Organ donation

Would you take an organ if you needed one? Nearly everyone would. But only 31% of us have joined the Organ Donor Register.

More than 10,000 people in the UK currently need a transplant. Of these, 1000 each year - that's three a day - will die because there are not enough organs available.

Please help to turn people’s good intentions about organ donation into action by registering on the NHS Organ Donor Register

What is organ donation?

Organ donation is the process of a person donating their organs for transplant. These are given to someone with damaged organs that need to be replaced. An organ transplant may save a person's life, or significantly improve their health and quality of life.

Between April 1 2011 and March 31 2012, 3,960 organ transplants were carried out in the UK thanks to the generosity of 2,143 donors.  Unfortunately the amount of people that require an organ transplant is significantly higher than the amount of potential suitable donors. This means we must identify and offer all potential donors the opportunity to donate organs.

Types of donations

There are three different ways of donating an organ. These are known as:

  • Donation after brain stem death  (deceased donation)
  • Donation after circulatory death  (deceased donation)
  • Live organ donation

Most people waiting for a donated organ need to have a kidney, heart, lung or liver transplant. One deceased donor may be able to help several people because a single deceased donor can donate a number of organs, including:

  • Kidneys
  • Liver
  • Heart
  • Lungs
  • Small bowel
  • Pancreas

Tissues that can also be donated include:

  • The cornea (the transparent layer at the front of the eye)
  • Bone
  • Skin
  • Heart valves
  • Tendons
  • Cartilage

All donors have the choice of which organs and tissues they wish to donate.

At Queen Alexandra Hospital, we offer kidney transplant services and renal dialysis services for patients with end stage kidney failure. About 300 people per year die whilst on the kidney transplant list. The remainder are awaiting other organs.  Or In the UK over a 1000 people a year die waiting for an organ transplant. About 300 of those people are on the kidney transplant list

Queen Alexandra Hospital accounted for 2.6 % of all kidney transplant operations carried out across the UK and performed 78 kidney transplants in 2012-13. We also performed the highest number of altruistic kidney donations (someone giving a kidney to a complete stranger) in the UK at our hospital for 2012.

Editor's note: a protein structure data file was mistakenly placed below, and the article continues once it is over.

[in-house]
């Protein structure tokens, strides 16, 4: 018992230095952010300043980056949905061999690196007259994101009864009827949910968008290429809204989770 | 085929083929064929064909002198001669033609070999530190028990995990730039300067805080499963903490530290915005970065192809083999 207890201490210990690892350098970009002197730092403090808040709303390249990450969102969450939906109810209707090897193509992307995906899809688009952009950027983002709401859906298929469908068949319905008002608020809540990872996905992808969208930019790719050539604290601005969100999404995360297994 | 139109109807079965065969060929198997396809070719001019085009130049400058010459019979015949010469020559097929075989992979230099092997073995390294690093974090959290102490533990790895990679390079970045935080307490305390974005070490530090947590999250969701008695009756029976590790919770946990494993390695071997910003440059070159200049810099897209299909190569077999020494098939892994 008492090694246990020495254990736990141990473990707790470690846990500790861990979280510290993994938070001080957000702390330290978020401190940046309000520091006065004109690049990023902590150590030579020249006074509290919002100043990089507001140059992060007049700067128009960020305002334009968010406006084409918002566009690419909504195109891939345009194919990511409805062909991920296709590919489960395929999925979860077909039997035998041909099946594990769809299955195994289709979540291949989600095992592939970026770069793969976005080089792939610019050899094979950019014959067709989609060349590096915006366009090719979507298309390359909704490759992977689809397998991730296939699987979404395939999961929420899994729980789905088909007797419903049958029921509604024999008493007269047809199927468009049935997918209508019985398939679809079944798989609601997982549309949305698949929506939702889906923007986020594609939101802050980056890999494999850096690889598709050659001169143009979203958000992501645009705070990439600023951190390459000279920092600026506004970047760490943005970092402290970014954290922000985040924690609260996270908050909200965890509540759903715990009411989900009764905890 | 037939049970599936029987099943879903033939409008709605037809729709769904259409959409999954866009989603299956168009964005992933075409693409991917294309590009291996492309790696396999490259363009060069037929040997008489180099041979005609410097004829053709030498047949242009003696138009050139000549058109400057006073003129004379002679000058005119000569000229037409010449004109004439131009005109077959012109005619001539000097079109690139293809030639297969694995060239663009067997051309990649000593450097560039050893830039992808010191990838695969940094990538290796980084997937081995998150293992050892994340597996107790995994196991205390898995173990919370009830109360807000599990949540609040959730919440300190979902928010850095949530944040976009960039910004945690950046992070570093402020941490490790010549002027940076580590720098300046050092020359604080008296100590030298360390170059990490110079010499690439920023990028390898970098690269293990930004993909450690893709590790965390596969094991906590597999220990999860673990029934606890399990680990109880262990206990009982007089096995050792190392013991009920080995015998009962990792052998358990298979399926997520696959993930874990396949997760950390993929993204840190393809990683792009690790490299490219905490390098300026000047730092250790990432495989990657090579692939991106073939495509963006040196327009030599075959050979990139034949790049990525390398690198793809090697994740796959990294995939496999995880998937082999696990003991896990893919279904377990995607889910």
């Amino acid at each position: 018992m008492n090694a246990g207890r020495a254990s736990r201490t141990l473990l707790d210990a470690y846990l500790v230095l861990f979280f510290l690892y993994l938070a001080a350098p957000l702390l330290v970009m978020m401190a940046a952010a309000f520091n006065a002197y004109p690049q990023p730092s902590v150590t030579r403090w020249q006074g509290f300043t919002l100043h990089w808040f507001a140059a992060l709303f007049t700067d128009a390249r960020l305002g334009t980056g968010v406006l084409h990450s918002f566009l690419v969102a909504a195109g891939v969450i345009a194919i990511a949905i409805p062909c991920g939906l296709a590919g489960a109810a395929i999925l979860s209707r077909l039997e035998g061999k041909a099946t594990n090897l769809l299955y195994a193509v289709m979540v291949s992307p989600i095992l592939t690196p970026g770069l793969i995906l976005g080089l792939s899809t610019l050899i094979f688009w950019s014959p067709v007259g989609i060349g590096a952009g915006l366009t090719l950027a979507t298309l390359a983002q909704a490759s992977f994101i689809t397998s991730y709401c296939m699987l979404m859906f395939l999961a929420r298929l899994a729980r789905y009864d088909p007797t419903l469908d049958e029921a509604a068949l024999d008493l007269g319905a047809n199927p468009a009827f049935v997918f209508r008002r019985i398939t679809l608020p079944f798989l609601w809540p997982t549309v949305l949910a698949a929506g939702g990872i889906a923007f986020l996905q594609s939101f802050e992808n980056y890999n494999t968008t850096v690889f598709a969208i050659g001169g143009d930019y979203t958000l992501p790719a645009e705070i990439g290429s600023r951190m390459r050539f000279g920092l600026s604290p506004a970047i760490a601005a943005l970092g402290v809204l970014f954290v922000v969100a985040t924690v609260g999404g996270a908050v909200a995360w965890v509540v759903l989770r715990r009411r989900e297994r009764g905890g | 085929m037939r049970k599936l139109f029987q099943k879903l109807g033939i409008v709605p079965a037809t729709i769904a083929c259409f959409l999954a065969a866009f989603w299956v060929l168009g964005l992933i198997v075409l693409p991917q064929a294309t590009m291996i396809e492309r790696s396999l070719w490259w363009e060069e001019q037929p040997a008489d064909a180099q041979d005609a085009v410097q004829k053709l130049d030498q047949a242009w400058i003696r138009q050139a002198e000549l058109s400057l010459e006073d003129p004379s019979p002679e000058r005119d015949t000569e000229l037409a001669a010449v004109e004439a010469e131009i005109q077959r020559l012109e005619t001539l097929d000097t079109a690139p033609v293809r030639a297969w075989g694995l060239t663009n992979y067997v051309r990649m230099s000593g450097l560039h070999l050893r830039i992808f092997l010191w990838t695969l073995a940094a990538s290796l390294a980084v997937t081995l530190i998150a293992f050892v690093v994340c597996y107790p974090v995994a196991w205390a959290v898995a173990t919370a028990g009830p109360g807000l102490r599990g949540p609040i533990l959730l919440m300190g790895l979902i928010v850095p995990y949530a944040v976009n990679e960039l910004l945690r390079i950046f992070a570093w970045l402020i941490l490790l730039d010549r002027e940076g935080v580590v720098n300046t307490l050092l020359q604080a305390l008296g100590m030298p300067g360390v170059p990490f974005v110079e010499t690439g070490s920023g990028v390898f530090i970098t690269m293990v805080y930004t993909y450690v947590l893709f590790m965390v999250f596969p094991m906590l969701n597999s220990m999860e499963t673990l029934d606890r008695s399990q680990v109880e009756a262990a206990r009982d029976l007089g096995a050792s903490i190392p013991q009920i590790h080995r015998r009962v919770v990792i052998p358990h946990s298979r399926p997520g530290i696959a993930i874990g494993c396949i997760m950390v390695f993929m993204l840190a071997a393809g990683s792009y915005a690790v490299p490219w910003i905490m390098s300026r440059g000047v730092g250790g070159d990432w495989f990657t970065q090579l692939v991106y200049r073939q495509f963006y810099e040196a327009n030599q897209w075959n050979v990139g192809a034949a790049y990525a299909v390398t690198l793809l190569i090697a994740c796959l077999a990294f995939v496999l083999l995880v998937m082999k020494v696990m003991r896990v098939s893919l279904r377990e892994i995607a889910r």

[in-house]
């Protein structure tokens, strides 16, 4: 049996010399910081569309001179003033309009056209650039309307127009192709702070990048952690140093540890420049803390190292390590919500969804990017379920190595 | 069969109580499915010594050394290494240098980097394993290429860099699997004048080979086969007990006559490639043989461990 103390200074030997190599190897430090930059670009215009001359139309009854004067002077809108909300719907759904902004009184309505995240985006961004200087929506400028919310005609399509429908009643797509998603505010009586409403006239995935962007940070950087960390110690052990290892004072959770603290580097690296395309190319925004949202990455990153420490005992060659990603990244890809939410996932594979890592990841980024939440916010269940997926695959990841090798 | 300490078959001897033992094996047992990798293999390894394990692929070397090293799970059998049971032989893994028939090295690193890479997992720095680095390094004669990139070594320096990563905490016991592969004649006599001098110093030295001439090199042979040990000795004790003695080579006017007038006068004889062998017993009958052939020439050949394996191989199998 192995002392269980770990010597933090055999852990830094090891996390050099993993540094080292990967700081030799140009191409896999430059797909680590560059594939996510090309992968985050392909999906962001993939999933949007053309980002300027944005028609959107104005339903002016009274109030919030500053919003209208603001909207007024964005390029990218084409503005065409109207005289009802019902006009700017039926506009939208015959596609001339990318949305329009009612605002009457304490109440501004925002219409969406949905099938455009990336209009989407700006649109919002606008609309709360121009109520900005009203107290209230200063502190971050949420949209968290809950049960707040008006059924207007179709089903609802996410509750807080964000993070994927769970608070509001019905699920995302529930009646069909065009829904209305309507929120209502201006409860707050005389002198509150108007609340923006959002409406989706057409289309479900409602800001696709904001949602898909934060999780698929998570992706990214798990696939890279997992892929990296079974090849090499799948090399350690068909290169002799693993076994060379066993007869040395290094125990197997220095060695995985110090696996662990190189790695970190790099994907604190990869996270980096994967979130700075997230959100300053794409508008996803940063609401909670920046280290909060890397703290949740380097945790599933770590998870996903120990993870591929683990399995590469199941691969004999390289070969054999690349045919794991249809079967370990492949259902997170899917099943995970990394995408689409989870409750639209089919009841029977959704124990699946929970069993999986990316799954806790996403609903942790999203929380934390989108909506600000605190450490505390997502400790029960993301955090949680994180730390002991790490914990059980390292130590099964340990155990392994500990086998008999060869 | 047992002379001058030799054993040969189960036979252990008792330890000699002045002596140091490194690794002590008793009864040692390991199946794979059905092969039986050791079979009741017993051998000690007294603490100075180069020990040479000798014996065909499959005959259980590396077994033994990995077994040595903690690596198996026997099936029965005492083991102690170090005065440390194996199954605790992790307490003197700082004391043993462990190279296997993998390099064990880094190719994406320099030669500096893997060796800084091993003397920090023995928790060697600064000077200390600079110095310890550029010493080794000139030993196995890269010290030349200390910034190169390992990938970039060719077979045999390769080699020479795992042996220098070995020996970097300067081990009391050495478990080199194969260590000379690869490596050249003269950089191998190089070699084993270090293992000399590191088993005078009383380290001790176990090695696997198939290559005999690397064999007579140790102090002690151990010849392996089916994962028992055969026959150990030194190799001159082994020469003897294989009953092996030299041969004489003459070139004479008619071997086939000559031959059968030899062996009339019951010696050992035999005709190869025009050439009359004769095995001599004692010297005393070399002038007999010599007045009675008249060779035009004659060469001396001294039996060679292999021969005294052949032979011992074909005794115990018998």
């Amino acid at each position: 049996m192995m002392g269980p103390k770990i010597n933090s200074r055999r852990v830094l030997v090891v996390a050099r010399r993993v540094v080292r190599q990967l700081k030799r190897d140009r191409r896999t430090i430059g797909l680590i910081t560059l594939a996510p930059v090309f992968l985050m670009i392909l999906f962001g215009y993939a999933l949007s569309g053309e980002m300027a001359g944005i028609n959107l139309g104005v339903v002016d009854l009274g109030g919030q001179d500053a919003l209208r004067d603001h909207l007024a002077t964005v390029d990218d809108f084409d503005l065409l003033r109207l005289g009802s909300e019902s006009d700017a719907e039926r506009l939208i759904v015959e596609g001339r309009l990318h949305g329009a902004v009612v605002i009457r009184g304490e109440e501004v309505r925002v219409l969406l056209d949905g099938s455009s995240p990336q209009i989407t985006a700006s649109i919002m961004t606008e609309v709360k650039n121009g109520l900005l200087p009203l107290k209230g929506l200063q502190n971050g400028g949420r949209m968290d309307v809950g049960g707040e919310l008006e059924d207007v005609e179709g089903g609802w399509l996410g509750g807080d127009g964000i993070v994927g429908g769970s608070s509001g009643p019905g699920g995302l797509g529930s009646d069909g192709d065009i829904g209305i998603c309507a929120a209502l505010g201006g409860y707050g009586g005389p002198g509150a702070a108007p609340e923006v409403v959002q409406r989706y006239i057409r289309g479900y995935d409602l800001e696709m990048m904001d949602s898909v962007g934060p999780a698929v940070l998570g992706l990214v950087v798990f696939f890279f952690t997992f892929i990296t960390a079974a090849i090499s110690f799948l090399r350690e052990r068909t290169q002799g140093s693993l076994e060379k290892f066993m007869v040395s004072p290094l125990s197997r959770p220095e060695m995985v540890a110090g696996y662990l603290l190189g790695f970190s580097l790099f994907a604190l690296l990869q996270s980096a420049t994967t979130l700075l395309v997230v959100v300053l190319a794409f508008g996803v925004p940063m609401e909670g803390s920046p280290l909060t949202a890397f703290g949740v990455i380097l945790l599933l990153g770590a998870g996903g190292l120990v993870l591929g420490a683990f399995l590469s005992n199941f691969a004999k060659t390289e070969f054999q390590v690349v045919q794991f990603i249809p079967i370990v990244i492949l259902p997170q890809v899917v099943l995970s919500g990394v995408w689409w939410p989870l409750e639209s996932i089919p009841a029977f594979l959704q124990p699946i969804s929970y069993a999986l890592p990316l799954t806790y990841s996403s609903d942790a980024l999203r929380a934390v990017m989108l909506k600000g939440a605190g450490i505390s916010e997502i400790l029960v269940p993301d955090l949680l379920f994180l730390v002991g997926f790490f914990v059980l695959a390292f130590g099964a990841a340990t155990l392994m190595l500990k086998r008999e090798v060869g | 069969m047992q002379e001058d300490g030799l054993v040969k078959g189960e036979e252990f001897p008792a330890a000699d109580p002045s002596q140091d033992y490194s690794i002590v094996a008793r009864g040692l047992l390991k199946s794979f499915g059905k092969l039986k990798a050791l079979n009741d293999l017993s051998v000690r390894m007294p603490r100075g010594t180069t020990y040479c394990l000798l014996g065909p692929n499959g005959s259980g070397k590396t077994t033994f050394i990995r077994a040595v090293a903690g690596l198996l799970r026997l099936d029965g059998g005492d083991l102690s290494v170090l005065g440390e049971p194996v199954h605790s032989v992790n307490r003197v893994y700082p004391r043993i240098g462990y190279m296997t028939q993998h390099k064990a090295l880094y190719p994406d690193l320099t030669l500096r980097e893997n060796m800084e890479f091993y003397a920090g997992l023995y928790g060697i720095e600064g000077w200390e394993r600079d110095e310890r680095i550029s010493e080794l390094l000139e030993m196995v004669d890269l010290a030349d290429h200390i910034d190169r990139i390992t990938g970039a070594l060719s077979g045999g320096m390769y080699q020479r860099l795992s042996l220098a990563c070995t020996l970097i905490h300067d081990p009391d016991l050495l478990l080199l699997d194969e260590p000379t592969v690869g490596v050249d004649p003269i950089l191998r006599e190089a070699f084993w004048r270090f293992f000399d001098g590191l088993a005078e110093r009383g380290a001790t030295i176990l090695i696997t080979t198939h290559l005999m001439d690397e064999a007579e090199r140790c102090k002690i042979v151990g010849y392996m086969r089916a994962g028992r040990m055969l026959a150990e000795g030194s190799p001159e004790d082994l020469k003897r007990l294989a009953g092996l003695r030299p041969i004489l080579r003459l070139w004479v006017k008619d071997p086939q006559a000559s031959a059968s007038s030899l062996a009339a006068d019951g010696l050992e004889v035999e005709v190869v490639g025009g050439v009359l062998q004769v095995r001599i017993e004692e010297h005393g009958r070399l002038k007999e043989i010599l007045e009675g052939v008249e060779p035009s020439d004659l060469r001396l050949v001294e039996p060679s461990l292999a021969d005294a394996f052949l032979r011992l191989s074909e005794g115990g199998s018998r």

How do I donate?

The NHS Organ Donor Register is a confidential national database that holds the details of more than 19 million people who want to donate their organs when they die. 

By adding your name to the NHS Organ Donor Register, everyone will be aware of your wishes, making it easier for them to agree to your donation. You can join the register in a number of ways, including: 

By completing an online form here

By calling the NHS Donor Line on 0300 123 23 23 (lines are open 24 hours a day all year round. Calls are charged at your contracted rate for local calls) 

By texting SAVE to 62323 

Donation after brain stem death 

Most deceased organ donations are from brain stem dead donors. This means the patient (and potential donor) has been confirmed brain stem dead following a severe brain injury. The circulation is supported by artificial ventilation until the donated organs have been retrieved. Organs transplanted from brain stem dead donations have a high success rate usually working immediately. Tissues other than organs can also be donated from these donors. 

Donation after cardiac death 

Organs and tissue can also be donated after circulatory death. In the UK, almost all donors of this type are people who are in intensive care units following severe brain injuries, but who are not brain stem dead. The very significant brain injury sustained means they have no prospect of a meaningful, independent quality of life, will almost certainly die in any case.

In these cases, the organs must be retrieved within a few minutes of the heart stopping to prevent them being damaged by a lack of oxygenated blood. Organs transplanted from circulatory dead donations also have a high success rate but usually do not work immediately with the transplant recipients often needing on going support for a few days.

Live organ donation

A live organ donation usually involves a family member or friend donating an organ to someone they know well. Examples of “directed” live donations would be a parent to a child, husband to wife and between work colleagues/friends. 

Following changes in the law in 2006, it is now possible to be an altruistic or “non-directed” live donor. These live donors are unknown to the recipient but become donors as an act of personal generosity to help someone less well than themselves. There have been more than two hundred altruistic donors in the UK between June 2007 and June 2013. 

Over 1000 live kidney donations are performed in the UK every year. The majority are donated to friends and family. This is only possible due to the generosity of healthy individuals and the use of modern surgical and anaesthetic techniques which ensure the donation is as safe as possible and recovery is rapid. A healthy person can lead a completely normal life with only one working kidney. 

How to become a Donor.

Related content

Last updated - 29 May 2014

This is a printable version of https://www.porthosp.nhs.uk/for-inpatients/patient-support-and-advice/organ-donation.htm?pr=